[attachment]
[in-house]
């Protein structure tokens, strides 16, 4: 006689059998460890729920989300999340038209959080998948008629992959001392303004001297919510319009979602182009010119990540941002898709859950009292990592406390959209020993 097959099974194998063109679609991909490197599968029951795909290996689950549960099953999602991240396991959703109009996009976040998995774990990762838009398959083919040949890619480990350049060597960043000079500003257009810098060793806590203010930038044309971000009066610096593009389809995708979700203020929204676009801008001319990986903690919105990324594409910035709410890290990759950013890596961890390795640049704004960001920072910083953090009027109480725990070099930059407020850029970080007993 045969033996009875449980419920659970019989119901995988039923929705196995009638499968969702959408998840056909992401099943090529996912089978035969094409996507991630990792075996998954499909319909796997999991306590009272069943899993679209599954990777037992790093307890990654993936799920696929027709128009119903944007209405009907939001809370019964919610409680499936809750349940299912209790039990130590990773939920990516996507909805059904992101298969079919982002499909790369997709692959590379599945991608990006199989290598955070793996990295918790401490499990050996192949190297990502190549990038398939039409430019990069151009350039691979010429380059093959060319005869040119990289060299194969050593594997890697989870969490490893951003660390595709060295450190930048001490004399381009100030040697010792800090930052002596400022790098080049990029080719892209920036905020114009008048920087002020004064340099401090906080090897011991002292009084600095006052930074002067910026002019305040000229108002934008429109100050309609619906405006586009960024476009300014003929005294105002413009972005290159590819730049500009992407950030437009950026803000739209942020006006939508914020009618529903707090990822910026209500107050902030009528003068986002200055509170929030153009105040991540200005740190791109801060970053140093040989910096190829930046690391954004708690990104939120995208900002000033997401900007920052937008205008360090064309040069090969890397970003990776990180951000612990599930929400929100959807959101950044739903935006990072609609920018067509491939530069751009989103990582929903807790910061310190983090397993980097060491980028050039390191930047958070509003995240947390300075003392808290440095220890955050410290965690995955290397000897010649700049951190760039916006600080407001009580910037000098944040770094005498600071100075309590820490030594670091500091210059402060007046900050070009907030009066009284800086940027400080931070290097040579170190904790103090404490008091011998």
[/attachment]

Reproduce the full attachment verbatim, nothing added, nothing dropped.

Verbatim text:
[in-house]
């Protein structure tokens, strides 16, 4: 006689059998460890729920989300999340038209959080998948008629992959001392303004001297919510319009979602182009010119990540941002898709859950009292990592406390959209020993 097959099974194998063109679609991909490197599968029951795909290996689950549960099953999602991240396991959703109009996009976040998995774990990762838009398959083919040949890619480990350049060597960043000079500003257009810098060793806590203010930038044309971000009066610096593009389809995708979700203020929204676009801008001319990986903690919105990324594409910035709410890290990759950013890596961890390795640049704004960001920072910083953090009027109480725990070099930059407020850029970080007993 045969033996009875449980419920659970019989119901995988039923929705196995009638499968969702959408998840056909992401099943090529996912089978035969094409996507991630990792075996998954499909319909796997999991306590009272069943899993679209599954990777037992790093307890990654993936799920696929027709128009119903944007209405009907939001809370019964919610409680499936809750349940299912209790039990130590990773939920990516996507909805059904992101298969079919982002499909790369997709692959590379599945991608990006199989290598955070793996990295918790401490499990050996192949190297990502190549990038398939039409430019990069151009350039691979010429380059093959060319005869040119990289060299194969050593594997890697989870969490490893951003660390595709060295450190930048001490004399381009100030040697010792800090930052002596400022790098080049990029080719892209920036905020114009008048920087002020004064340099401090906080090897011991002292009084600095006052930074002067910026002019305040000229108002934008429109100050309609619906405006586009960024476009300014003929005294105002413009972005290159590819730049500009992407950030437009950026803000739209942020006006939508914020009618529903707090990822910026209500107050902030009528003068986002200055509170929030153009105040991540200005740190791109801060970053140093040989910096190829930046690391954004708690990104939120995208900002000033997401900007920052937008205008360090064309040069090969890397970003990776990180951000612990599930929400929100959807959101950044739903935006990072609609920018067509491939530069751009989103990582929903807790910061310190983090397993980097060491980028050039390191930047958070509003995240947390300075003392808290440095220890955050410290965690995955290397000897010649700049951190760039916006600080407001009580910037000098944040770094005498600071100075309590820490030594670091500091210059402060007046900050070009907030009066009284800086940027400080931070290097040579170190904790103090404490008091011998």